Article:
Suetonius (Gaius Suetonius Tranquillus) was probably born around 69 CE in Italy. Roman writer and historian, creator of the biography of Roman emperors. He wrote in both Latin and Greek.
He was from the equite status. The date of his birth is drawn from his texts, in which he mentions himself as a “young man” twenty years after Nero’s death. His father, Suetonius Laetus, was a military tribune (tribunus angusticlavius ) to the Thirteenth Legion, where he fought at Bedriakum in the Otho troops, of which Suetonius informs Otho in his life.
Suetonius was educated in Rome, where schools of rhetoric were established en masse at that time. He was friends with Tacitus and was in close contact with Senator Pliny the Younger. Most of the information we have about Suetonius comes from the correspondence of Pliny. Pliny describes Suetonius as a quiet and intellectual man devoted to writing. Moreover, we know that Pliny helped him buy a small property, and in one of his letters he interceded for Suetonius with Emperor Trajan. The point was that Suetonius lived in a childless marriage, which was against the law ius trium liberorum (“the law of three children”). This law was introduced in 18 BCE. and 9 CE, with the aim of increasing the population of the upper classes. A man who had at least three children was exempt from participating in the so-called munera – construction work for the Roman people (populus Romanus), performed by the upper classes. Moreover, thanks to Pliny the Younger, Suetonius became a writer favoured by Trajan, and then by Hadrian. It is possible that Suetonius between 110 and 112 CE belonged to the administration of Pliny, who held the office of proconsul in Bithynia (northern Asia Minor). Under Trajan, he was a secretary and managed the archives.
About 120 CE he became secretary of the chancellery of imperial Hadrian. As a secretary, he had access to the archives, manuscripts and private correspondence of the emperors. However, he was released soon, because in the opinion of the emperor Suetonius got into a too-close relationship with the empress Sabina. It was then that he devoted himself to literary work.
Suetonius’ main work is the famous Lives of the Caesars (De Vita Caesarum), probably written during the reign of Hadrian. They contain biographies of the twelve Romans: Julius Caesar (the first few chapters are lost), Octavian Augustus, Tiberius, Caligula, Claudius, Nero, Galba, Otho, Vitellius, Vespasian, Titus and Domitian. They are an important source, supplementing Tacitus’s account (which, for example, does not include Caligula, because the relevant books of Annals of Tacitus have not survived). The work was dedicated to his friend Gaius Septicius Clarus, Prefect of the Praetorian Guard. The special value of the biography lies in the description of the imperial customs. Each biography, to a greater or lesser extent, maintains a triple division. In the beginning, a part discussing the events in the life of the emperor (not always respecting the chronology), his origin, office held; then describes the features of the character and appearance of the ruler (species), and in the final parts death, always preceded by oracles.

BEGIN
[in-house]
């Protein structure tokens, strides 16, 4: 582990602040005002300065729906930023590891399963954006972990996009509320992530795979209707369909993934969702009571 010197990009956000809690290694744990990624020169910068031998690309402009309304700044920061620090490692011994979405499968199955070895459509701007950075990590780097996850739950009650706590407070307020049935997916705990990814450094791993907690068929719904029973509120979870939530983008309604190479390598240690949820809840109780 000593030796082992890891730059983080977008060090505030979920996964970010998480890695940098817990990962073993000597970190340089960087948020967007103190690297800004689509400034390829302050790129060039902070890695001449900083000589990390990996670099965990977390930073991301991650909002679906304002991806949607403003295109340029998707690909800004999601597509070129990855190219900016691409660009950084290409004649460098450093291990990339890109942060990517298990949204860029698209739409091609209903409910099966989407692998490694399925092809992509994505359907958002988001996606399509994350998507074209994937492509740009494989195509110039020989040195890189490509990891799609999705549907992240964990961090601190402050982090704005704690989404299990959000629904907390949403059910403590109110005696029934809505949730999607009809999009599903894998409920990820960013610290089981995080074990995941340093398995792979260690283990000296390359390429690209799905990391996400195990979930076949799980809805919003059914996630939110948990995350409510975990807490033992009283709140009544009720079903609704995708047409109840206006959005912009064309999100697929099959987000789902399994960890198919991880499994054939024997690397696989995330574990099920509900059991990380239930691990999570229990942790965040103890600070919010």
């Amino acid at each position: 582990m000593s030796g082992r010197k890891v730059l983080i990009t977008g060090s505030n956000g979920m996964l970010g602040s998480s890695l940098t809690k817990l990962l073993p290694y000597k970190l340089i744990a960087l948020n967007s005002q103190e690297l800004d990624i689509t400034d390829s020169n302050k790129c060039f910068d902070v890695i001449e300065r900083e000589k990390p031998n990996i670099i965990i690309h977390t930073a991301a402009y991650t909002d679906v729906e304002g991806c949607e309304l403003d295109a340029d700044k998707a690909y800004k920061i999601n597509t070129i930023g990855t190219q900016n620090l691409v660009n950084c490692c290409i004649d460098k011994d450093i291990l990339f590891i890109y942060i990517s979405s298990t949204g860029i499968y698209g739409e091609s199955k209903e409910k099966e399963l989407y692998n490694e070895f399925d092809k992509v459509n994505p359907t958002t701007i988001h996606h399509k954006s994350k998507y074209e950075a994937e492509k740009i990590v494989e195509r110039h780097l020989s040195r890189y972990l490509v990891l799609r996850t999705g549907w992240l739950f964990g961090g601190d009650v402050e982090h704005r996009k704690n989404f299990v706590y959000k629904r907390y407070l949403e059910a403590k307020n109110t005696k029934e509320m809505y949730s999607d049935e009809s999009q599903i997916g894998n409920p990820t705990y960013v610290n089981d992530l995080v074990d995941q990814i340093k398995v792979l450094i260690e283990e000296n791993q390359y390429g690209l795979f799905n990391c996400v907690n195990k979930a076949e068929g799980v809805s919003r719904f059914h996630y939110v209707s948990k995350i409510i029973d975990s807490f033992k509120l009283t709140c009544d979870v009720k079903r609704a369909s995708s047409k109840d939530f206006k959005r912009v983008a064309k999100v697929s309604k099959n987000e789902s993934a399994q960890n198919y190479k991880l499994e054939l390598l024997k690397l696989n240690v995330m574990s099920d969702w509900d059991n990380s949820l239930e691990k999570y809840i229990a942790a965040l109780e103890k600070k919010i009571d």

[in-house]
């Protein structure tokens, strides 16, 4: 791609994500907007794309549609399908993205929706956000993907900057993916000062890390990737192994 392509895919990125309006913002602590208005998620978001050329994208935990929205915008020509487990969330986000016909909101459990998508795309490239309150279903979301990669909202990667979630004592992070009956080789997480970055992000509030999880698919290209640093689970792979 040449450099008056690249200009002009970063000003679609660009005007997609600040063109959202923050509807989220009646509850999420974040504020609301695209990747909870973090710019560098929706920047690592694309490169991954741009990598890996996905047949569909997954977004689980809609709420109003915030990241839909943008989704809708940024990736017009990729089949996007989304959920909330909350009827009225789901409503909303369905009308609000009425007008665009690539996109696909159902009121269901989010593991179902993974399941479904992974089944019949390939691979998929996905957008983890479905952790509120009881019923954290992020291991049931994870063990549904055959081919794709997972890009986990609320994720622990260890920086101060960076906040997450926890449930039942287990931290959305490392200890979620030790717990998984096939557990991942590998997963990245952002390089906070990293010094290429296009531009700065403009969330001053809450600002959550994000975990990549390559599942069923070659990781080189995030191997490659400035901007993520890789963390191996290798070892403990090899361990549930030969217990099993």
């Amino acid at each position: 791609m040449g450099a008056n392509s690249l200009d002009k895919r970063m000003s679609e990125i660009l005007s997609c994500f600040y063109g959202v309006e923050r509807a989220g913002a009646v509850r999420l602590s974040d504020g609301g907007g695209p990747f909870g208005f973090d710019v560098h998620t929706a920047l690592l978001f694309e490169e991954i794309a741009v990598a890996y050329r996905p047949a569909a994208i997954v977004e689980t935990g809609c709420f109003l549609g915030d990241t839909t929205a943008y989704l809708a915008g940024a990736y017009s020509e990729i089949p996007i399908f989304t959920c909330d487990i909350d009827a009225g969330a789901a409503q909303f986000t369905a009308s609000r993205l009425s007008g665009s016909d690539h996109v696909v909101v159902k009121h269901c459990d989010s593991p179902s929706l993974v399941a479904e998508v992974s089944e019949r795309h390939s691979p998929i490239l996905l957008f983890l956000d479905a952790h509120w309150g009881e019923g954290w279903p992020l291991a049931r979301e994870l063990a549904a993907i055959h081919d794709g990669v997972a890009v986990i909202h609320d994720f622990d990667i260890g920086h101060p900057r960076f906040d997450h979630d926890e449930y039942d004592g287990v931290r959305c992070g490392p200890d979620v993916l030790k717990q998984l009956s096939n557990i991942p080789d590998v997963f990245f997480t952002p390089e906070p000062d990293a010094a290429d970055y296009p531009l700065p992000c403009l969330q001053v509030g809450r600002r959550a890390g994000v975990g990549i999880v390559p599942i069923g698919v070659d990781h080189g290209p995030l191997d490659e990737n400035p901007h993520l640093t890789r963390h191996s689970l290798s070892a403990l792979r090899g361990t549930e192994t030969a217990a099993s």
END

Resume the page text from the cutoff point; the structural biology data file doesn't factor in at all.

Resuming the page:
Apart from the Lives of Caesars (De vita Caesarum), a fragment of the work About famous speakers and teachers (De grammaticis et rhetoribus), which are part of a larger whole About famous husbands (De viris illustribus). There we can also find biographies of Terentius, Lucan and Horace. Some of his lost works are quoted by later authors and by Book of Suda. Other works concerning everyday life in ancient Rome, politics, oratory, ancient science and even prostitutes, have not survived to our times.
In the biography of Claudius Suetonius mentions an undefined figure Chrestos: Iudaeos impulsore Chresto assidue tumultuantes Roma expulit (“he expelled the Jews from Rome for being constantly uprooted by some Chrestos”)1.
He died after 122 CE.